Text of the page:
When we speak about the benefit of your job, we’re not talking about dental coverage. Instead, we are referring to your ability to understand and connect your efforts with the benefit enjoyed by your company. A sales manager, for example, can easily see the results of her efforts; although a factory worker who is tasked with attaching widget X1298TWHQ to gadget G7JJN23 cannot. The factory worker is but a cog, while the sales manager is driving noticeable value. Additionally, the sales manager enjoys a more clearly defined report card; one that displays for all to see the level of benefit enjoyed by the company because of her efforts.
Lucky for you, your new boss won’t be able to effectively remove your ability to see the benefit of what you deliver. Of course, he could make life so miserable that you become passive-aggressive and end up not wanting to drive value.
The level of autonomy granted any employee is the single greatest indicator of job satisfaction. Simply put: where a worker feels like they are the master of their own domain, that worker is less likely to be unhappy with their job. Once our work is second-guessed by our supervisors (or once we have to ask permission for everything) we are ready to jump ship. It’s amazing how quickly this can alter one’s perception of their workplace: Take away someone’s autonomy and you take away their freedom.
This is where your new boss is having the most negative impact on your job satisfaction; and the primary reason you are uneasy and your peers are exiting faster than rats departing a sinking ship. By removing your ability to make decisions he is also removing your commitment to success. Sadly, it was this commitment to success that brought you this far.
Okay, But How Do I Deal With Him?
AC, (by our interpretation of your message) you are seeking both the return of your autonomy and some level of respect from your new supervisor. Let’s deal with the latter, first.
Meet the New Boss, Same as the Old Boss
We’re going to assume that you and your old boss shared some healthy level of mutual respect, and that both of you were highly competent professionals (and both of you knew this fact about the other). We’re also going to assume that your old boss was generous in his/her granting of autonomy. Your old boss granted this autonomy because of your competence and his/her respect of you.
So what’s changed?
You are still highly competent; though your new boss either doesn’t know it or doesn’t care. Don’t worry – if he wants to succeed and grow with your company – he soon will. Gaining his respect, of course, will require a little more work.
First, no matter how distasteful it may be, you must respect him. You have to go out of your way to see the good in what he’s trying to accomplish and genuinely respect him. Respecting him requires that you suppress negative feelings, live (temporarily) with his micromanagement style and, in effect, kill him with kindness. Distrustful managers (it’s an understatement to say that your current supervisor is distrustful) have a difficult time respecting even those they consider competent. They will often, however, respect those who respect them.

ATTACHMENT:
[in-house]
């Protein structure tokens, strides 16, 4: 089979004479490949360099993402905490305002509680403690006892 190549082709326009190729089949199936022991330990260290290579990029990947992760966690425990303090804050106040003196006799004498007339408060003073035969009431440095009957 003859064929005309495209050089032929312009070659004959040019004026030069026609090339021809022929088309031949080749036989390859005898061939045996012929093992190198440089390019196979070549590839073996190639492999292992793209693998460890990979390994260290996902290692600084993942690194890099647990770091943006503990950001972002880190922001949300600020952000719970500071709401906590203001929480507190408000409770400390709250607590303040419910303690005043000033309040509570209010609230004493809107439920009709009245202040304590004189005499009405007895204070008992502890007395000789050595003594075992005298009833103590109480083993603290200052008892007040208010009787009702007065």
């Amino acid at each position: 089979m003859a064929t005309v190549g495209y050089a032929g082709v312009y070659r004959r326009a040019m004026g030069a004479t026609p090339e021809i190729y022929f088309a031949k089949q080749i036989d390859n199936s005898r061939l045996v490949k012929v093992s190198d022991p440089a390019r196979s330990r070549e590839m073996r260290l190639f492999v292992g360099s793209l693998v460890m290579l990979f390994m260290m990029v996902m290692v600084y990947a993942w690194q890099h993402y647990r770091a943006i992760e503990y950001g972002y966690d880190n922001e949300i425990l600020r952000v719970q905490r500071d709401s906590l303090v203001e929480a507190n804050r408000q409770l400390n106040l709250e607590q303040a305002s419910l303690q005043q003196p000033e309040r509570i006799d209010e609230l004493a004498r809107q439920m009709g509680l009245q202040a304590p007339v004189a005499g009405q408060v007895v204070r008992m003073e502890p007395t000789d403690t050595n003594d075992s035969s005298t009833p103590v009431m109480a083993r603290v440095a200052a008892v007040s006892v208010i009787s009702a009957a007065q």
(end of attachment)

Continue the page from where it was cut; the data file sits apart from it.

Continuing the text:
Second, admire him without becoming a sycophant. Find a way to like the guy without kissing his ass. Distrustful managers especially have a difficult time respecting those they consider brownnosers.
In other words, treat your new boss the same as the old boss: with respect and admiration. (Even if this fails to sway the guy, you’ll find working with him will become more tolerable due to a psychological phenomenon known as cognitive dissonance – you’ll actually be forced to like the guy by your subconscious mind.)
What if Nothing Works?
Although we seem to be batting 1.000 with our advice to you AC, we have been known to be wrong before. If showing genuine respect and admiration for this micromanager fails to make him give you some leeway and focus his overbearing style on less fortunate managers, you needn’t panic. These situations are generally very short-lived. They may seem like an eternity when you’re trapped in the middle, but rest assured that no one can successfully micromanage multiple locations over the long term.
Because the stores he supervises are scattered across a large area, he will not be able to maintain control over every aspect of every store. He will either cede control to competent, respectful leaders like you or he will implode and be driven from company by his inevitable failure.
What is Your Goal?
The bottom line for you is to ask yourself “what are my goals?” Once you understand your short- and long-term career objectives, ask yourself if you are more likely to attain these by staying and fighting through the current unpleasantness or if you will be better off somewhere else. Because your last supervisor seemed like an enlightened leader, it is likely that your company rewards that sort of behavior, and equally probable that your current supervisor will either change or wither. Of course, if you choose to stay and your last supervisor was more the exception than the rule in your company, you could be in for a very unsatisfactory time.
Either way, just being curious and seeking advice from others tells us that you’ll be an effective leader no matter where you choose to serve next.